Too Much Love Won't Kill You
Queen's Greatest Hits
Two and a half years ago I might have been one of the people wailing and gnashing their teeth at the news that the Queen has died, but yesterday I felt a queasy mixture of fury, sadness, confusion and betrayal.
In March 2013, I was able to spend the last week with my dying 95 year old Grandma. I held her tiny hand and dabbed her dry mouth with a sponge to hydrate her, as she looked out at the daffodils barely able to raise their golden heads in the cold, spring sunshine. Her eyes were milky blue and half closed, and her speech was barely coherent, but when I told her I loved her, she gurgled: ‘I love you too’.
I looked away and wept.
Just a few months earlier, my mother-in-law Pauline died. She had bowel cancer that had gone to her brain. I helped my husband nurse her at home. I made her tea in a little plastic toddler’s mug, making sure it wasn’t too hot, because she couldn’t co-ordinate her hand to mouth movements. In the last couple of days of her life I remember washing her feet and feeling a profound sense that this was what real love is.
During 2018, I nursed my darling husband, Terence. There is no limit to what love for another human lets us do.
To be with my Grandma, Pauline and my husband in the last days of their mortal lives was part of the beauty of what makes us human. It is a divine ritual to see those we love take their journey onwards.
On April 5th 2020, the Queen made her famous ‘We’ll meet again’ speech, as if Coronavirus was the Luftwaffe. People were stopped, sometimes physically, from nursing their dying mothers, fathers, brothers, sisters, husbands, wives, children, and friends. Last rites and tears of farewell, were delivered through windows.
The absurd, cruel, immoral restrictions still continue, often unchallenged, in the dreadful, Stalinist moral vacuums that are hospitals and care homes.
In December 2020, the seemingly miraculous Covid-19 vaccines were announced and in January 2021 the roll-out, with Matt Hancock at the helm of SS Spike Protein, began in earnest.
On February 25th 2021 the Queen appeared on a video call with ‘health leaders’ delivering the Covid vaccine across the UK, and she was asked about her experience of having the jab.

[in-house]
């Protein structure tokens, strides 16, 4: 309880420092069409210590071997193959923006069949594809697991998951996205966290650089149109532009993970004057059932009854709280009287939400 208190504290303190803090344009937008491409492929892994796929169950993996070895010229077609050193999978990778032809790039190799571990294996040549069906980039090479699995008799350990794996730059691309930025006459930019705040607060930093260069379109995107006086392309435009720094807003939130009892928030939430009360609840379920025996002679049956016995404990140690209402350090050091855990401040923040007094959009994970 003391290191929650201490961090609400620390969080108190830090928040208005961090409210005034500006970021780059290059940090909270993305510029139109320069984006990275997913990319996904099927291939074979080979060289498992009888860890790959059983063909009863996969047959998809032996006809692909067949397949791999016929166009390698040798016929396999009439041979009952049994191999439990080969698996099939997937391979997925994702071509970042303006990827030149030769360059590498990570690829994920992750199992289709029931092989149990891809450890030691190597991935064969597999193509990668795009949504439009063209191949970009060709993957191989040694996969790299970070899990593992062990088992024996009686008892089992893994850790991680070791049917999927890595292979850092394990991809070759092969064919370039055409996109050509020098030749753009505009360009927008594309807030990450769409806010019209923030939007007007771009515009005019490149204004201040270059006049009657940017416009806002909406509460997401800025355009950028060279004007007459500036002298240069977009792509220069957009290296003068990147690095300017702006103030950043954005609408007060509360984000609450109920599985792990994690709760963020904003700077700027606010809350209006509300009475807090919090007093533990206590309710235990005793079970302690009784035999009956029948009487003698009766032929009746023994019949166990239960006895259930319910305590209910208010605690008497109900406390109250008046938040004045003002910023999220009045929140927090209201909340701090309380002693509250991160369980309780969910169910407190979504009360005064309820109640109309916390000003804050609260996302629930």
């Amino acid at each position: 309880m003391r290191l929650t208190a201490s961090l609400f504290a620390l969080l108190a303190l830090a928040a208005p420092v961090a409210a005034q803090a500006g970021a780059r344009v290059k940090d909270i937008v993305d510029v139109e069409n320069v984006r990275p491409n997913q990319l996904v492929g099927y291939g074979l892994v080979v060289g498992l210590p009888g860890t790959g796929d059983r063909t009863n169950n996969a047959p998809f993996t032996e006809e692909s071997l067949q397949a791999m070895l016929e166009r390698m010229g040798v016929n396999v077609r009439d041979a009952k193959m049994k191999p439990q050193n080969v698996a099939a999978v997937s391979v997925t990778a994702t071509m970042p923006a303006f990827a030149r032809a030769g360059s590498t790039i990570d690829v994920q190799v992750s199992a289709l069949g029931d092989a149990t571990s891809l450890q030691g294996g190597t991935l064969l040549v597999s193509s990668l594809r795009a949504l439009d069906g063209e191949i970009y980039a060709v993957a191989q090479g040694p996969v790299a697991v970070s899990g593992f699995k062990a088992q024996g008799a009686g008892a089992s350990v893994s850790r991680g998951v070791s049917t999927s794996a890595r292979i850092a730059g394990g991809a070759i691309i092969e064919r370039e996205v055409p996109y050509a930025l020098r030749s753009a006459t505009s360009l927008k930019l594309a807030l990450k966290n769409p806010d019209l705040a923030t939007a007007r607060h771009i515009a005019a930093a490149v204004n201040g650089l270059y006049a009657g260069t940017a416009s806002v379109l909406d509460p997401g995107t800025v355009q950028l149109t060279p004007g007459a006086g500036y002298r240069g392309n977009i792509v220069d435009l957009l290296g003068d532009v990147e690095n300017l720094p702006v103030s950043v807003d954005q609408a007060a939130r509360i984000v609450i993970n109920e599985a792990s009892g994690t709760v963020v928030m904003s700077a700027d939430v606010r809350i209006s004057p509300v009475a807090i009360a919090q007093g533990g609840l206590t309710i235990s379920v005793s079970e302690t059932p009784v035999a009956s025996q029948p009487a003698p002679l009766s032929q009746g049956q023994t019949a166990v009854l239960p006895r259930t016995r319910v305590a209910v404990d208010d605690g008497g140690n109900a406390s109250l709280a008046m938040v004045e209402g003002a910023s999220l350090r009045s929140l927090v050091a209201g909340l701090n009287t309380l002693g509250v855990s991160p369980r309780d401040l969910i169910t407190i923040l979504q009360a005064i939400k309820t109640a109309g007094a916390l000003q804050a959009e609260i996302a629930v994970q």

She smiled as she replied: "Well, as far as I can make out it was quite harmless.
"It was very quick, and I've had lots of letters from people who've been very surprised by how easy it was to get the vaccine."
The Queen, who rarely talks about her own health, added: "It didn't hurt at all."
The monarch said she understood getting a jab could be a "difficult" experience for some people but urged everyone to "think about other people rather than themselves".
The reprehensible media then used this to stick the jabs into every arm they could. And it didn’t stop at the over 70s, it went down and down, like a grotesque game of Pointless, till it reached zero: the unborn child.
All our institutions abandoned any principles they had left, and that includes the monarchy who happily collaborated with the evil. The Queen and her family have presided over one of the most immoral periods in our history.
The Queen often referred to Christ in her speeches, but rather than encourage others to wash the feet of the dying, she chose to wash her hands.
Lord Jesus Christ,
Please give succour to the millions who have suffered under this brutality, and comfort all those who grieve.
Let your light shine the way to truth, justice and healing.
Abi - very well written, from the heart but also delivering a sting. HM looked like she'd been taken hostage in the final few years of her life, especially after the DoE died. It might be the case that David Clews at Unity News Network would publish this letter in full if you try him and say I suggested it: firstname.lastname@example.org. He has been 'going against the grain' since the announcement of HM's death - Roger Watson